On the 29th January 1696-7, Newton received from France two copies of the printed paper containing the problems, and on the following day he transmitted a solution of them to Charles Montague, Chancellor of the Exchequer, and then President of the Royal Society.[18]


He announced that the curve required in the first problem must be a cycloid, and he gave a method of determining it. He solved also the second problem, and he showed that by the same method other curves might be found which shall cut off three or more segments having the like properties. Solutions were also obtained from Leibnitz and the Marquis de l'Hôpital; and although that of Newton was anonymous, yet Bernoulli recognised in it his powerful mind; " tanquam," says he, "ex ungue leonem" as the lion is known by his claw.

One of the last mathematical efforts of our author was made with his usual success, in solving a problem which Leibnitz proposed in 1716, in a letter to the Abbé Conti, "for the purpose, as he expressed it, of feeling the pulse of the English analysts." The object of this problem was to determine the curve which should cut at right angles an infinity of curves of a given nature, but expressible by the same equation. Newton received this problem about five o'clock in the afternoon, as he was returning from the Mint; and though the problem was difficult, and he himself fatigued with business, he reduced it to a fluxional equation before he went to bed.

In his reply to Leibnitz,[19] Conti does not even mention the solution of Newton; but as if such a problem had been beneath the notice of the English geometers, he says: — "Your problem was very easily resolved, and in a short time. Several geometers, both in London and Oxford, have given the solution. It is general, and extends to all sorts of curves, whether geometrical or mechanical. The problem is proposed somewhat equivocally; but I believe that M. De Moivre is not wrong when he says that we must fix the idea of a series of <22> curves, and suppose, for example, that they have the same subtangent for the same abscissa, which would correspond not only with the conic sections, but with an infinity of other curves, both geometrical and mechanical."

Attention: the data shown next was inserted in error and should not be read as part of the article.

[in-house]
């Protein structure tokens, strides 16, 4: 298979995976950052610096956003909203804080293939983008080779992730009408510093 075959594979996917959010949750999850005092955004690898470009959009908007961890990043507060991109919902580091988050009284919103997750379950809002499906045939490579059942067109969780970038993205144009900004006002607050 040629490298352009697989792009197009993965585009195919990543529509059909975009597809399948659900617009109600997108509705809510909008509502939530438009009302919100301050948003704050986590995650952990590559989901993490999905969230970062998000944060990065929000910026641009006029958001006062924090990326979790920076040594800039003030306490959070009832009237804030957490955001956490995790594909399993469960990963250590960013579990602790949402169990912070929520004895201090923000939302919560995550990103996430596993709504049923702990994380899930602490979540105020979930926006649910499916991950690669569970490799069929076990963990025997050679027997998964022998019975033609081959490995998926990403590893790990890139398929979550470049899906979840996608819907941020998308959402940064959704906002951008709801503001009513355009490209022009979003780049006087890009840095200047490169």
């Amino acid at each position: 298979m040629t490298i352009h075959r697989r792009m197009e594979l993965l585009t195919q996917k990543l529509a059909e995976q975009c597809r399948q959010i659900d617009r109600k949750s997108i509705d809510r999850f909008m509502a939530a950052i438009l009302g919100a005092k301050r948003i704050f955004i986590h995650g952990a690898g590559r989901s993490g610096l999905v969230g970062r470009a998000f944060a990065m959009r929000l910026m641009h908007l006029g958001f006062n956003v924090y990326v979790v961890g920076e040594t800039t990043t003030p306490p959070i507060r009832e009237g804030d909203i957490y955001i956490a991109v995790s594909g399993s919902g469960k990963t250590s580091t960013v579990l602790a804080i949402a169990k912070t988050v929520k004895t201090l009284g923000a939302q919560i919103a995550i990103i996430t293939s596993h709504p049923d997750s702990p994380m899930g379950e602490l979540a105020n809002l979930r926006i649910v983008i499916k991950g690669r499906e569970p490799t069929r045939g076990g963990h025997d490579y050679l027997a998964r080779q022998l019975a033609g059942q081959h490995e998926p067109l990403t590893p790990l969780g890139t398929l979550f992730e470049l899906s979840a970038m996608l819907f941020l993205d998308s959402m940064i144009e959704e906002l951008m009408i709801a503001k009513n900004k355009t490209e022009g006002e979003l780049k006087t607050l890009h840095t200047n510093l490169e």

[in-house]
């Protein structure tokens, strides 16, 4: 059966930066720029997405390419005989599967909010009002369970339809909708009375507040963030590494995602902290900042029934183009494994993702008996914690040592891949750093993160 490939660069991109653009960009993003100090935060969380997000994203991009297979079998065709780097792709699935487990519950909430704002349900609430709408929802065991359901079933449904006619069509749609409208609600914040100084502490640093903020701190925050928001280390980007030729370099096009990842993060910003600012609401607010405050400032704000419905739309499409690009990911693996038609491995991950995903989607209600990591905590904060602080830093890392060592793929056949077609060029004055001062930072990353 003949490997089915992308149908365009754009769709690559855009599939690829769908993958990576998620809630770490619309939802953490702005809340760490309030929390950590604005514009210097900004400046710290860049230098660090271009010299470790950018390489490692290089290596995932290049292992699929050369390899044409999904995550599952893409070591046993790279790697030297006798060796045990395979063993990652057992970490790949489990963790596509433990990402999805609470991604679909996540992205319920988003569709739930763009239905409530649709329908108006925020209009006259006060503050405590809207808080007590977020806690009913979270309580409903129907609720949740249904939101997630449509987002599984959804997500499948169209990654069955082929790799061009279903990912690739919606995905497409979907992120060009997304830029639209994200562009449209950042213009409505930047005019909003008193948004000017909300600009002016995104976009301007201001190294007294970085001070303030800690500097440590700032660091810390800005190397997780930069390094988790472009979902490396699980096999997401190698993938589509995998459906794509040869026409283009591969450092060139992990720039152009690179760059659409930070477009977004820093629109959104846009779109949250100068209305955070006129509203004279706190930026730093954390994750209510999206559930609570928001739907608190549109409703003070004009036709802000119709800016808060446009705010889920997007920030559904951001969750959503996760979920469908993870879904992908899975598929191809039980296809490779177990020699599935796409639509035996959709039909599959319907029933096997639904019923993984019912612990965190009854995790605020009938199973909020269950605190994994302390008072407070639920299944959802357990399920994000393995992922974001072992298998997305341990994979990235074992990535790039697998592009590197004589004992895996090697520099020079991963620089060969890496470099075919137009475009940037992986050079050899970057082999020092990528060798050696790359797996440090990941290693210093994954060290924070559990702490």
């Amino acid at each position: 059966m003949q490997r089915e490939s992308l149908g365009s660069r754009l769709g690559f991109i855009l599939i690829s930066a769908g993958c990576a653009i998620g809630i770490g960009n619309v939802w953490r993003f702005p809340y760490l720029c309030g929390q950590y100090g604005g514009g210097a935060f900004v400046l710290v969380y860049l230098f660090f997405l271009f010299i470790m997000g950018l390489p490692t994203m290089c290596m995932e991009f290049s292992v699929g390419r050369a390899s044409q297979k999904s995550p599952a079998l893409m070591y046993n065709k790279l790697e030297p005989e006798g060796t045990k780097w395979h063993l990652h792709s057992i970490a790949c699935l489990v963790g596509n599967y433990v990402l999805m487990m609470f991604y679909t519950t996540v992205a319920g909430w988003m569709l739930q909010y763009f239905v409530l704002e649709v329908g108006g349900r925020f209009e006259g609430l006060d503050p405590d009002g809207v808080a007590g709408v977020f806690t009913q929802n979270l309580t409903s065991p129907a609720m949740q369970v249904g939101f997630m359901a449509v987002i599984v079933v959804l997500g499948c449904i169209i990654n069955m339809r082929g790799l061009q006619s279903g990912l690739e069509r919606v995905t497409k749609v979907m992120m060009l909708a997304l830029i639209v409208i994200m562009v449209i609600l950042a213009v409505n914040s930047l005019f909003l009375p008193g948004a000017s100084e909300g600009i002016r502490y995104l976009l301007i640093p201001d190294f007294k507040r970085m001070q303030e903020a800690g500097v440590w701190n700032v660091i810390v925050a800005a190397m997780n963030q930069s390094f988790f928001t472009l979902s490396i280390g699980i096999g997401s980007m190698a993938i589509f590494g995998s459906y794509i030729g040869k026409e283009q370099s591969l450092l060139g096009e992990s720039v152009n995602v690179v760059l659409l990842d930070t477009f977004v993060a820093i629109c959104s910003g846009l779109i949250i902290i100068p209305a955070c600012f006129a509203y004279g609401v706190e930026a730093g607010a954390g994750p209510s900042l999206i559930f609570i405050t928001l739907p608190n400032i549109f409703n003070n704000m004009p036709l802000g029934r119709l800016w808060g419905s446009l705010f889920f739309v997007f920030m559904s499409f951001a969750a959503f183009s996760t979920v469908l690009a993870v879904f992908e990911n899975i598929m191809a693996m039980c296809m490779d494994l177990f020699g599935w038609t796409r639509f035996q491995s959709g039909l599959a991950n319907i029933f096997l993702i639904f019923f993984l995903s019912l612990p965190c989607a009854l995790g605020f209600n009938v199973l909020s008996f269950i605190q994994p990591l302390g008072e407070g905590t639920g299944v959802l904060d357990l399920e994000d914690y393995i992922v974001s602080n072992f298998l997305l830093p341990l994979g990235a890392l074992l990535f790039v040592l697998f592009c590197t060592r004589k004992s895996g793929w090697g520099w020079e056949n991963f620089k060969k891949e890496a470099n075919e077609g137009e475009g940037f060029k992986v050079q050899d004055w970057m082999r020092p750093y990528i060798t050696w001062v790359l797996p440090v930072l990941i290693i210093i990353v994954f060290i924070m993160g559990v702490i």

Such is a brief account of the mathematical writings of Sir Isaac Newton, not one of which was voluntarily communicated to the world by himself. The publication of his Universal Arithmetic is said to have been made by Whiston against his will; and, however this may be, it was an unfinished work, never designed for the public. The publication of his Quadrature of Curves, and of his Enumeration of Curve Lines, was in Newton's opinion rendered necessary, in consequence of plagiarisms from the manuscripts of them which he had lent to his friends, and the rest of his analytical writings did not appear till after his death. It is not easy to penetrate into the motives by which this great man was actuated. If his object was to keep possession of his discoveries till he had brought them to a higher degree of perfection, we may approve of the propriety, though we cannot admire the prudence, of such a step. If he wished to retain to himself his own methods, in order that he alone might have the advantage of them, in prosecuting his physical inquiries, we cannot reconcile so selfish a measure with that openness and generosity of character which marked the whole of his life, nor with the communications which he so freely made to Barrow, Collins, and others. If he withheld his labours from the world in order to avoid the disputes and contentions to which they might give rise, he adopted the very worst method of securing his tranquillity. That this was the leading motive under which he acted, there is little reason to doubt. The early delay in the publication of his method of fluxions, after the breaking out of the <23> plague at Cambridge, was probably owing to his not having completed the whole of his design; but no apology can be made for the imprudence of withholding it any longer from the public, — an imprudence which is the more inexplicable, as he was repeatedly urged by Wallis, Halley, and his other friends, to present it to the world.[20] Had he published this noble discovery previous to 1673, when his great rival had made but little progress in those studies which led him to the same method, he would have secured to himself the undivided honour of the invention, and Leibnitz could have aspired to no other fame but that of an improver of the doctrine of fluxions. But he unfortunately acted otherwise. He announced to his friends that he possessed a method of great generality and power: He communicated to them a general account of its principles and applications; and the information which was thus conveyed, might have directed the attention of mathematicians to subjects to which they would not have otherwise applied their powers. The discoveries which he had previously made were made subsequently by others; and Leibnitz, instead of appearing on the theatre of science as the disciple and the follower of Newton, stood forth with all the dignity of a second inventor; and, by the early publication of his discoveries, had nearly placed himself on the throne which Newton was destined to ascend.